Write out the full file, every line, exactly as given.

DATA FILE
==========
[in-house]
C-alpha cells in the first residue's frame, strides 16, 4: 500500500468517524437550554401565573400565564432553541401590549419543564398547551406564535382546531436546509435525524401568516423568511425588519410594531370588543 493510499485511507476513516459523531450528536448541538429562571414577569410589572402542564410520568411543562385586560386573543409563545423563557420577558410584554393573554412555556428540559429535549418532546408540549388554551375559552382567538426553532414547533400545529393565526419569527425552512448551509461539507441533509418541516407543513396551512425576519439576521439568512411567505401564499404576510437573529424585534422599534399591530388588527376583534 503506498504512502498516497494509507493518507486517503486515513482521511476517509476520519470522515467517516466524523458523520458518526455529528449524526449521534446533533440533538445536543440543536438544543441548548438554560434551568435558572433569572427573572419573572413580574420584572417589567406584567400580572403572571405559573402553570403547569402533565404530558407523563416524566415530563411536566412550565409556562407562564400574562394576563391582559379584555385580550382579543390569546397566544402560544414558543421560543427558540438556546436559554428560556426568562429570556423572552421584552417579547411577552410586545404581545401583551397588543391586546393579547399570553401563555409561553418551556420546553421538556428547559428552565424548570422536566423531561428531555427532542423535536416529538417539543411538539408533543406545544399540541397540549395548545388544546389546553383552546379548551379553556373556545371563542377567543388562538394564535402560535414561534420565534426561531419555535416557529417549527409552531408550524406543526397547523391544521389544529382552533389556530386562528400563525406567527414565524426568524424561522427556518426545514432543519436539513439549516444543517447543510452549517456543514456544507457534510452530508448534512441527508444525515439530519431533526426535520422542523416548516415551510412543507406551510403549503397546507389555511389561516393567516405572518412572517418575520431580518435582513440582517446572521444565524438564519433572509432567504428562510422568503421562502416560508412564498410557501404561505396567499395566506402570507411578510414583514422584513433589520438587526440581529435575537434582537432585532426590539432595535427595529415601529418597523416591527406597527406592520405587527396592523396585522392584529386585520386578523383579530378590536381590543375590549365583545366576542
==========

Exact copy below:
[in-house]
C-alpha cells in the first residue's frame, strides 16, 4: 500500500468517524437550554401565573400565564432553541401590549419543564398547551406564535382546531436546509435525524401568516423568511425588519410594531370588543 493510499485511507476513516459523531450528536448541538429562571414577569410589572402542564410520568411543562385586560386573543409563545423563557420577558410584554393573554412555556428540559429535549418532546408540549388554551375559552382567538426553532414547533400545529393565526419569527425552512448551509461539507441533509418541516407543513396551512425576519439576521439568512411567505401564499404576510437573529424585534422599534399591530388588527376583534 503506498504512502498516497494509507493518507486517503486515513482521511476517509476520519470522515467517516466524523458523520458518526455529528449524526449521534446533533440533538445536543440543536438544543441548548438554560434551568435558572433569572427573572419573572413580574420584572417589567406584567400580572403572571405559573402553570403547569402533565404530558407523563416524566415530563411536566412550565409556562407562564400574562394576563391582559379584555385580550382579543390569546397566544402560544414558543421560543427558540438556546436559554428560556426568562429570556423572552421584552417579547411577552410586545404581545401583551397588543391586546393579547399570553401563555409561553418551556420546553421538556428547559428552565424548570422536566423531561428531555427532542423535536416529538417539543411538539408533543406545544399540541397540549395548545388544546389546553383552546379548551379553556373556545371563542377567543388562538394564535402560535414561534420565534426561531419555535416557529417549527409552531408550524406543526397547523391544521389544529382552533389556530386562528400563525406567527414565524426568524424561522427556518426545514432543519436539513439549516444543517447543510452549517456543514456544507457534510452530508448534512441527508444525515439530519431533526426535520422542523416548516415551510412543507406551510403549503397546507389555511389561516393567516405572518412572517418575520431580518435582513440582517446572521444565524438564519433572509432567504428562510422568503421562502416560508412564498410557501404561505396567499395566506402570507411578510414583514422584513433589520438587526440581529435575537434582537432585532426590539432595535427595529415601529418597523416591527406597527406592520405587527396592523396585522392584529386585520386578523383579530378590536381590543375590549365583545366576542